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Rory Simmons Quartet

Live: Dempsey’s, Cardiff 16/09/2008

Photography: Tim Dickeson

by Ian Mann

September 19, 2008


Some dazzling playing and with the musicians happy to take risks and have some musical fun

Trumpeter Rory Simmons plays in Jamie Cullum’s touring band as well as being a key member of the North London based Loop Collective. He brought his talented young quartet to Cardiff for this gig at Dempsey’s in Castle Street in the room that once housed the famous Four Bars venue.

Joining Simmons were fellow Loop Collective members Ivo Neame on piano (he is also an accomplished alto saxophonist) and Dave Smith at the drums. Smith is also a member of the Loop band Outhouse and also plays with Arnie Somogyi’s Ambulance. Taking over on bass from the advertised Jasper Hoiby was Simmons’ fellow Cornishman Ryan Trebilcock.

The quartet played two sets in which they stretched out on some lengthy tunes, composed in the main by Simmons but also including a couple of standards. They kicked off by romping boisterously through US drummer Bill Stewart’s composition “7.5”, building from Simmons’  unaccompanied trumpet intro through solos by Neame and Trebilcock to a trumpet/drums interface between Simmons and Smith. In a small venue Simmons was able to play off mic for the duration of the evening, something he seemed to enjoy.

Simmons’ own “Tongue Tied” was typical of the evening’s music, harmonically and rhythmically complex with a high degree of improvised content. Once again there were solos from Simmons, Neame and Trebilcock all powered by the amazing polyrhythmic drumming of Smith who was at the heart of the music.

Another Simmons original, “Cautious” saw him switch to flugelhorn for a lyrical introduction in the company of Neame’s piano. As the rhythm section kicked in Simmons’ playing became more urgent and blues inflected with slurred and smeared notes. Superficially a ballad, this also embraced more forceful styles of playing.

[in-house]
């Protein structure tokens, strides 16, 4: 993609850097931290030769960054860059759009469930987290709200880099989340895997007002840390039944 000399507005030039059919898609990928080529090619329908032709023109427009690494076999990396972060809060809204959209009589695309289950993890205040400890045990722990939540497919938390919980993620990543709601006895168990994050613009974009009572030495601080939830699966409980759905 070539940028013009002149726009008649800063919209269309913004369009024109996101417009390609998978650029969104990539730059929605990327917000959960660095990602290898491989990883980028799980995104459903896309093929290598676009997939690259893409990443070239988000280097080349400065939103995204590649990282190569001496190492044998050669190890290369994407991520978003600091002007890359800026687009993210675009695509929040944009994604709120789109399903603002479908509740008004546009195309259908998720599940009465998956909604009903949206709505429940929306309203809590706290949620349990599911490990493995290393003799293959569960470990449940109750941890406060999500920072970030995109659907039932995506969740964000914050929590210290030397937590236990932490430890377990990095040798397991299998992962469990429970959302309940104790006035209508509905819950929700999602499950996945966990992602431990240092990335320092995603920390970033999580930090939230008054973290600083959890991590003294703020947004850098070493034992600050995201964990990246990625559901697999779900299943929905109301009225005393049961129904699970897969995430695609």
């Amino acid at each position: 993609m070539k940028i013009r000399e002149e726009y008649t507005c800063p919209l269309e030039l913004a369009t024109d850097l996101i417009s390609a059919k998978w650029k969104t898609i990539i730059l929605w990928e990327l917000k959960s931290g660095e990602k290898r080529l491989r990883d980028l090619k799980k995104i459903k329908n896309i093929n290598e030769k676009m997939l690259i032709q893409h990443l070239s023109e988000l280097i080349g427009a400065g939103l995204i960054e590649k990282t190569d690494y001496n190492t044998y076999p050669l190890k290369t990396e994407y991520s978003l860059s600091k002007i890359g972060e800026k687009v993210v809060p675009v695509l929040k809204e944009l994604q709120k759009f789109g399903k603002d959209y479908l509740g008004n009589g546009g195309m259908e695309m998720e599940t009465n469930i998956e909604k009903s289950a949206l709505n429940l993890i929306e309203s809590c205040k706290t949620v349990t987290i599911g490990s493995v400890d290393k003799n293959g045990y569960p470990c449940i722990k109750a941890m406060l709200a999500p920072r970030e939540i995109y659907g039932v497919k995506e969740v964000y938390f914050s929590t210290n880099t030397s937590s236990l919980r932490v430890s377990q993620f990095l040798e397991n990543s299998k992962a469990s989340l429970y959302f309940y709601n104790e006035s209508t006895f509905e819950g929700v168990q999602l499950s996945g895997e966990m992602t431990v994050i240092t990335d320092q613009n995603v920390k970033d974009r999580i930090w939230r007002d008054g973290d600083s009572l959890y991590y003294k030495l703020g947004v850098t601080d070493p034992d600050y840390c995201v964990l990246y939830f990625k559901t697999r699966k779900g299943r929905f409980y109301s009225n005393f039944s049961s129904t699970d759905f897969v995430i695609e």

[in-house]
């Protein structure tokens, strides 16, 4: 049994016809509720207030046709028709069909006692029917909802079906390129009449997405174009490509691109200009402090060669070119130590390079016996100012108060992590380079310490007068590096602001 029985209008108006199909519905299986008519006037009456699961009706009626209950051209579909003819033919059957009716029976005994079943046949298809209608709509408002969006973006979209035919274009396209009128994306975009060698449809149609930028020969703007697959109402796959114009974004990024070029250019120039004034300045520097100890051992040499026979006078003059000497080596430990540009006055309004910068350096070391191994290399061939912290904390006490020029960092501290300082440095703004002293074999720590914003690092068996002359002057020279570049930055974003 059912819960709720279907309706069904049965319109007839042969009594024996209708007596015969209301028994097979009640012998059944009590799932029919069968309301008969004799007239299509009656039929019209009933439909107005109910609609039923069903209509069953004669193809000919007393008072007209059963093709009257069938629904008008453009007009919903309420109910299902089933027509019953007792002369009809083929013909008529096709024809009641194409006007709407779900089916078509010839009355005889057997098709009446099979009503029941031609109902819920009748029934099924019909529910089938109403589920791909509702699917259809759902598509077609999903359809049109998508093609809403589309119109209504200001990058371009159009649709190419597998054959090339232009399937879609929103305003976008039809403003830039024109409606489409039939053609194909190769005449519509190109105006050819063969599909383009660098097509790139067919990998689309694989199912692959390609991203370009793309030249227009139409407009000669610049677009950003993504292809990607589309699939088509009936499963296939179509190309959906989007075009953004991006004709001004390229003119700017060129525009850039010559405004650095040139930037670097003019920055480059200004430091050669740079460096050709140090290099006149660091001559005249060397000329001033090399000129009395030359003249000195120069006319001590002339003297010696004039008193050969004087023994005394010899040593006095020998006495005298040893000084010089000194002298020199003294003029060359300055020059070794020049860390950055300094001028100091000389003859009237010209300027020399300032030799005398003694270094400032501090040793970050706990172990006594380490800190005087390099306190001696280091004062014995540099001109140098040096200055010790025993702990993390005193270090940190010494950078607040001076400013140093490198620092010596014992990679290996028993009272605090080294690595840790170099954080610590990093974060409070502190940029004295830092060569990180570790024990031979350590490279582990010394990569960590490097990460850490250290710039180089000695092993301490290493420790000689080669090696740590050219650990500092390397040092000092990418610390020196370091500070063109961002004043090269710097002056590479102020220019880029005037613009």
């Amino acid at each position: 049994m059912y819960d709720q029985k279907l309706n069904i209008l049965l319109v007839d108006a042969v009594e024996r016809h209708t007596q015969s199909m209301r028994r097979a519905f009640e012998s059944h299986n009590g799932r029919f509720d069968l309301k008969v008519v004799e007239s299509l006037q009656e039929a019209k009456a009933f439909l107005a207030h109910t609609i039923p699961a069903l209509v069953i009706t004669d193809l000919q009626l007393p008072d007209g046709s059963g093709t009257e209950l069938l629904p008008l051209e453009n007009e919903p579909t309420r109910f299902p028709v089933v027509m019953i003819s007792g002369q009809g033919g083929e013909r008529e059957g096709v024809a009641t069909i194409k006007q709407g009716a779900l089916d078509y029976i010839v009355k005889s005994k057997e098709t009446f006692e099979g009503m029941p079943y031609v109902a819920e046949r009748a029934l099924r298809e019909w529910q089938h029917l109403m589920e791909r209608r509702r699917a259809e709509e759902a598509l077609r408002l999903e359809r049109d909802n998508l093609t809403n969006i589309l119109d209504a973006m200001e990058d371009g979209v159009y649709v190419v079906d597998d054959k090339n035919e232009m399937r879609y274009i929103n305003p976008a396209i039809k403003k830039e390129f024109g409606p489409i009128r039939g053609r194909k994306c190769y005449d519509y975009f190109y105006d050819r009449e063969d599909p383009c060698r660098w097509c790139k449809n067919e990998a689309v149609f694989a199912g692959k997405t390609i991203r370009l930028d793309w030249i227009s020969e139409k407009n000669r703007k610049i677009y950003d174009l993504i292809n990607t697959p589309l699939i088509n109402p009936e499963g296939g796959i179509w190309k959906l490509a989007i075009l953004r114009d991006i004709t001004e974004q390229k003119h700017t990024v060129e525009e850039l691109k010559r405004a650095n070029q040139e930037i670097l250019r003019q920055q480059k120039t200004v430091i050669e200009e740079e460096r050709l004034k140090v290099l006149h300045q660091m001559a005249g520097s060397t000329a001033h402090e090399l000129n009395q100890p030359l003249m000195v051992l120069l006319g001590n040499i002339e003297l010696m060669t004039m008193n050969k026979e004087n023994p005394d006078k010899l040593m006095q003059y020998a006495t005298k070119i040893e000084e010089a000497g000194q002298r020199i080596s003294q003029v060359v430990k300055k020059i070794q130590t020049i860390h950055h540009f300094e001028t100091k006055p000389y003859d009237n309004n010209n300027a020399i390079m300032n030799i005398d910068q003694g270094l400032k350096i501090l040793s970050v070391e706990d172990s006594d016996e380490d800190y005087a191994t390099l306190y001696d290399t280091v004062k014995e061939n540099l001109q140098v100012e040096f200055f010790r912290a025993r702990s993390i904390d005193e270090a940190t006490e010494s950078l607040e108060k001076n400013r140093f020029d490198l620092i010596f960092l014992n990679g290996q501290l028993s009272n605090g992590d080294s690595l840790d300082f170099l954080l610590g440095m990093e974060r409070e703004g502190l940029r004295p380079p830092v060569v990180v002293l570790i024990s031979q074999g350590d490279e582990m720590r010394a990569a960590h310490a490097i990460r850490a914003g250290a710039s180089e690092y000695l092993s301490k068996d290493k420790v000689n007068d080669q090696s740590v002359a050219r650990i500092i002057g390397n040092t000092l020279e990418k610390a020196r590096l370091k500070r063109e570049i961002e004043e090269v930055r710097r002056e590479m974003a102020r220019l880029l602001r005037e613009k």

They closed the first set by improvising expansively on the standard “The Song Is You” with Neame outstanding on piano, his playing full of dazzling right hand runs and clusters. Simmons was back articulating crisply on trumpet and once again trading licks with Smith. It transpired that this was Trebilcock’s first gig with the band but he rose to the challenge soloing superbly and providing driving accompaniment.

All in all, it was a good first half, a little loose at times but with some dazzling playing and with the musicians happy to take risks and have some musical fun with the material.

After a short break Simmons’ intriguingly titled “All Teeth & Importance” saw the trumpeter lead his band through some spirited passages of almost free playing.

“Empty Spaces” co-written by Simmons and the Norwegian singer Elizabeth Nygard saw the leader take up the flugel horn for an abstract ballad redolent of the ECM style. Neame’s limpid piano was heard in duet with Trebilcock before the bassist took the lead for a resonant solo. Neame was then heard in conjunction with Smith’s delicate cymbal washes.

“Abacus” saw the composer stick with flugelhorn for an unaccompanied opening leading into a tricky bebop inspired piece. Simmons showed remarkable technical expertise in delivering complex lines on the flugel. There was also a bravura solo from Neame and finally some stunning pyrotechnics from the outstanding Smith.

With time still for one more number Simmons reverted to trumpet for the standard “I Fall In Love Too Easily”. Delivered in ballad style this featured lyrical solos from Trebilcock and Neame and a solo trumpet cadenza from Simmons to close.

The band were well received by a small but knowledgeable and appreciative audience. Early on the crowd had been pitifully small but things improved for the second half. Local musicians Gareth Roberts and Paul Jones were among those watching and I may have spotted Jonny Bruce too.

This was complex music played with great technical facility by a highly talented young band. Some of the playing was probably a little too abstract for general consumption but this was music worthy of a larger audience especially bearing in mind the huge crowds just up the road at the Brecon Jazz Festival. Where do they all hide for the rest of the year? Well done though to all that were there.
Keep supporting jazz in the Welsh Capital.

For details of jazz events in Cardiff go to; the site of Cardiff Jazz Society

For more information on tonight’s artists go to

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